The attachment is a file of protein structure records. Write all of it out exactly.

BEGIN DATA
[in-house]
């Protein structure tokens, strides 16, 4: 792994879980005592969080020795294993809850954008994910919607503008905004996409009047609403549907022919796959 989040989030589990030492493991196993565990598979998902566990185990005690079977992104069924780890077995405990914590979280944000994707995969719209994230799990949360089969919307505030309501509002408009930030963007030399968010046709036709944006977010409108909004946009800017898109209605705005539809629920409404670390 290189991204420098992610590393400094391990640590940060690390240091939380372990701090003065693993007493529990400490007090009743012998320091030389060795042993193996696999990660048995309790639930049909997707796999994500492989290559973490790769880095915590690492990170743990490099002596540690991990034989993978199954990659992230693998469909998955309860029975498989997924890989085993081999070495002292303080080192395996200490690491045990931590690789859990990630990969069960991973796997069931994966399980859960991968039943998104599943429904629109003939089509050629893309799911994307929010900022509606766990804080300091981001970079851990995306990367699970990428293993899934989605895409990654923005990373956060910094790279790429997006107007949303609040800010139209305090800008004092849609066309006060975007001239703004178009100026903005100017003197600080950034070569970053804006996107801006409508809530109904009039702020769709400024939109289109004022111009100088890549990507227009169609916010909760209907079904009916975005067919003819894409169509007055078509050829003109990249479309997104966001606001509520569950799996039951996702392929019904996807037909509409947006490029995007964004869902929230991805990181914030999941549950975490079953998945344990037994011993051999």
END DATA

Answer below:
[in-house]
């Protein structure tokens, strides 16, 4: 792994879980005592969080020795294993809850954008994910919607503008905004996409009047609403549907022919796959 989040989030589990030492493991196993565990598979998902566990185990005690079977992104069924780890077995405990914590979280944000994707995969719209994230799990949360089969919307505030309501509002408009930030963007030399968010046709036709944006977010409108909004946009800017898109209605705005539809629920409404670390 290189991204420098992610590393400094391990640590940060690390240091939380372990701090003065693993007493529990400490007090009743012998320091030389060795042993193996696999990660048995309790639930049909997707796999994500492989290559973490790769880095915590690492990170743990490099002596540690991990034989993978199954990659992230693998469909998955309860029975498989997924890989085993081999070495002292303080080192395996200490690491045990931590690789859990990630990969069960991973796997069931994966399980859960991968039943998104599943429904629109003939089509050629893309799911994307929010900022509606766990804080300091981001970079851990995306990367699970990428293993899934989605895409990654923005990373956060910094790279790429997006107007949303609040800010139209305090800008004092849609066309006060975007001239703004178009100026903005100017003197600080950034070569970053804006996107801006409508809530109904009039702020769709400024939109289109004022111009100088890549990507227009169609916010909760209907079904009916975005067919003819894409169509007055078509050829003109990249479309997104966001606001509520569950799996039951996702392929019904996807037909509409947006490029995007964004869902929230991805990181914030999941549950975490079953998945344990037994011993051999």